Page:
18 May 2012

Deafinitions: Drawing the Line on "Disability"

Image via Think Beyond the Label

The debate about whether deafness is a disability or the defining characteristic of a socio-cultural and linguistic minority group has been raging for decades.  Medical professionals are quick to label people "hearing impaired" and try to "treat" or "cure" deafness with hearing aids and surgery.  Members of the Deaf community point to their unique language and cultural traditions and consider deafness a part of their identities.  The two opinions are wildly divergent. So who's got it right?

For a little help, I'll turn to a wise and trusted friend, dictionary.com:
Disability [dis-uh-bil-i-tee] noun
1. Lack of power, strength, physical or mental ability; incapacity.
2. A physical or mental handicap, especially one that prevents someone from living a full, normal life or from holding a gainful job.
3. Anything that disables or puts one at a disadvantage.

1Lack of power, strength, physical or mental ability; incapacity. With regard to this definition deafness falls under the category of disability.  The human body is made with five senses; deaf people have four.  Deafness is the lack of the physical ability to hear.  Seems simple enough.  Until you jump to definition number three..

3A physical or mental handicap, especially one that prevents someone from living a full, normal life or from holding a gainful job.  Some may say that being deaf puts one at a disadvantage, but I'd be inclined to argue that it is not deafness itself, but rather mainstream society's stigma against deafness and subsequent disinterest in attempting to communicate with deaf people that puts them at a disadvantage.  The example in the dictionary suggests a 5'11" basketball player's height is disability. Being 5'11" is not a disability in and of itself, but in the NBA it's definitely not the ideal situation.  It's the same for deafness, just as it's arguably the same for any minority; being of a certain race or ethnicity is not inherently disabling, but within a certain cultural context it could, and does, definitely put you at a disadvantage.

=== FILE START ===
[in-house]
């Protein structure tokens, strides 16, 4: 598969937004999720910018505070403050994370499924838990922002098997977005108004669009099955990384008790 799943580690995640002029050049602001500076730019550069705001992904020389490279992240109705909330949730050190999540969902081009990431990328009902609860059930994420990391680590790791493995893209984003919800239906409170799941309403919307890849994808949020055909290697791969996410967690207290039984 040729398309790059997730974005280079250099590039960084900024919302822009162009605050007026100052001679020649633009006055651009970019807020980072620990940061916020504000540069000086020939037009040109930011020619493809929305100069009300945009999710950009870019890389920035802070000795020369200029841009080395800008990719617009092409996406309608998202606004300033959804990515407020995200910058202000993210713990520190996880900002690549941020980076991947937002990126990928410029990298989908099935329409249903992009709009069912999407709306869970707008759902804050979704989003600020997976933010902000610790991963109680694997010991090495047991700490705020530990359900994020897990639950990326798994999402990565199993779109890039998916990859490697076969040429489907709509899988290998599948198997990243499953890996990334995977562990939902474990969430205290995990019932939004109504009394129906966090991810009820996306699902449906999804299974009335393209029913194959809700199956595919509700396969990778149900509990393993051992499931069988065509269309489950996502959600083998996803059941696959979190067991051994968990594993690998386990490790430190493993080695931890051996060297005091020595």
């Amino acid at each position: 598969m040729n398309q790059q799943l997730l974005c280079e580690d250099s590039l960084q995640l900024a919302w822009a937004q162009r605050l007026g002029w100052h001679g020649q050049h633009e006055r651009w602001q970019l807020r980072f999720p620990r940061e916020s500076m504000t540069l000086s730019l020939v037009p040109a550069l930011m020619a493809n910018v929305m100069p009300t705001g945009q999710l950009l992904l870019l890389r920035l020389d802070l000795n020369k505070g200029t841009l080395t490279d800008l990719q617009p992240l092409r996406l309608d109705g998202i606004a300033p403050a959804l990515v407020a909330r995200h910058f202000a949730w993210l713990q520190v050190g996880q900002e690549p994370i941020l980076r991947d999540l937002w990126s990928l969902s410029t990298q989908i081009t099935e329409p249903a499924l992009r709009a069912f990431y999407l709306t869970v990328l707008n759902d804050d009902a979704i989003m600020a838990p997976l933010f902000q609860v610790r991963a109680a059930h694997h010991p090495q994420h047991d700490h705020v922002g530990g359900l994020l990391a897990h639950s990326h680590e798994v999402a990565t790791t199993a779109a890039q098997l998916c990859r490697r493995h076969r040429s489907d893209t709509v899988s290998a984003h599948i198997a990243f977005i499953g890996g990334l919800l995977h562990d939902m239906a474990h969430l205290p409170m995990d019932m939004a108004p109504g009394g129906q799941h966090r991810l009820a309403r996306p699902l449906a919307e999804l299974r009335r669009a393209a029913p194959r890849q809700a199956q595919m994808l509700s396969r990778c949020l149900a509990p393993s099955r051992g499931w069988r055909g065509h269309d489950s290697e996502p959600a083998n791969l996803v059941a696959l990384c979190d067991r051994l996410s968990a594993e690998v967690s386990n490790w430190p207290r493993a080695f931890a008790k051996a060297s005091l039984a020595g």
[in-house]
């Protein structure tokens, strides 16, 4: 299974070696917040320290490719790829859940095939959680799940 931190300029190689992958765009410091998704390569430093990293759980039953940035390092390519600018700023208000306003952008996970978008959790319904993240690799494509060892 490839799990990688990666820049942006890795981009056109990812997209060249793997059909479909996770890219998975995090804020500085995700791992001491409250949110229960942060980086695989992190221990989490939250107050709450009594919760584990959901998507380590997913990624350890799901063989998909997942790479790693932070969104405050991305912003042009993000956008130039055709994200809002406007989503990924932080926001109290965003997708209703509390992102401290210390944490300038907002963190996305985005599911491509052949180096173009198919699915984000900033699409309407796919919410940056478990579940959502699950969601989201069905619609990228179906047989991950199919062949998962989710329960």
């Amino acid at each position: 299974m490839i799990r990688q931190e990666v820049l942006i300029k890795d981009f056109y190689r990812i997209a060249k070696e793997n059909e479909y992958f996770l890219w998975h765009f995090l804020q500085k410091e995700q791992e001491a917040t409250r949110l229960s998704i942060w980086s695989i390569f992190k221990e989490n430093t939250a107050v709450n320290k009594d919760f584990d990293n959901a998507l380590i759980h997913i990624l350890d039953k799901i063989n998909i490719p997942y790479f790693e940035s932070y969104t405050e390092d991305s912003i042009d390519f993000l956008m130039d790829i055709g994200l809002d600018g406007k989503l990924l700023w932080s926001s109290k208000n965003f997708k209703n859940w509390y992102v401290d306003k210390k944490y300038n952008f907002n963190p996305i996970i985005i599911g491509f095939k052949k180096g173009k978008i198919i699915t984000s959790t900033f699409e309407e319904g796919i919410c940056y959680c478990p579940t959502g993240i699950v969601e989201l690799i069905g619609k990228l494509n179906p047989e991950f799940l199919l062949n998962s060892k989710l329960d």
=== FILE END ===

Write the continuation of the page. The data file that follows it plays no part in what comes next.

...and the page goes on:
2Anything that disables or puts one at a disadvantage. Here's where deafness fully breaks from the definition.  Deafness in no way prevents someone from living a full and/or normal life.  Deaf people go to school, drive (Yes, of course we can drive! We can see. Not sure where that myth comes from.), get advanced degrees, get married, have kids, become doctors, lawyers, pilots, musicians, professional sports players, etc.  Deafness is not a significant barrier to leading an independent life or being a contributing member of society.

So, where do we draw the line on disability?  As with most controversies, I think the real answer lies somewhere in the middle.  Deaf people are missing one of the five senses; we're lacking a physical ability.  Furthermore, if we want the services offered to us by the ADA, we have to admit that we're at a disadvantage within the majority hearing culture.  But deafness does not prevent anyone from having a career or leading a full and happy life.  Arguably those Deaf people who benefit from the brain-boosting power of bilingual thinking and the close-knit community fostered by Deaf culture are all the better for it.

Check out Think Beyond the Label for more information about erasing disability stigma and equitable hiring practices.

1 comment:

  1. its interesting and important to note that many folks who are classified as
    "disabled" dont subscribe to those definitions either. Framing and being framed

    ableism is not cool

    re: Deaf folks - u might be interested in Lane, Pillard, and Hedberg's book People of the Eye: Deaf Ancestry and Ethnicity

    Deaf folks r definitely an ethnic group so pretty cool stuff there to examine

    thanks for all ur blogging - its real important to examine the unexamined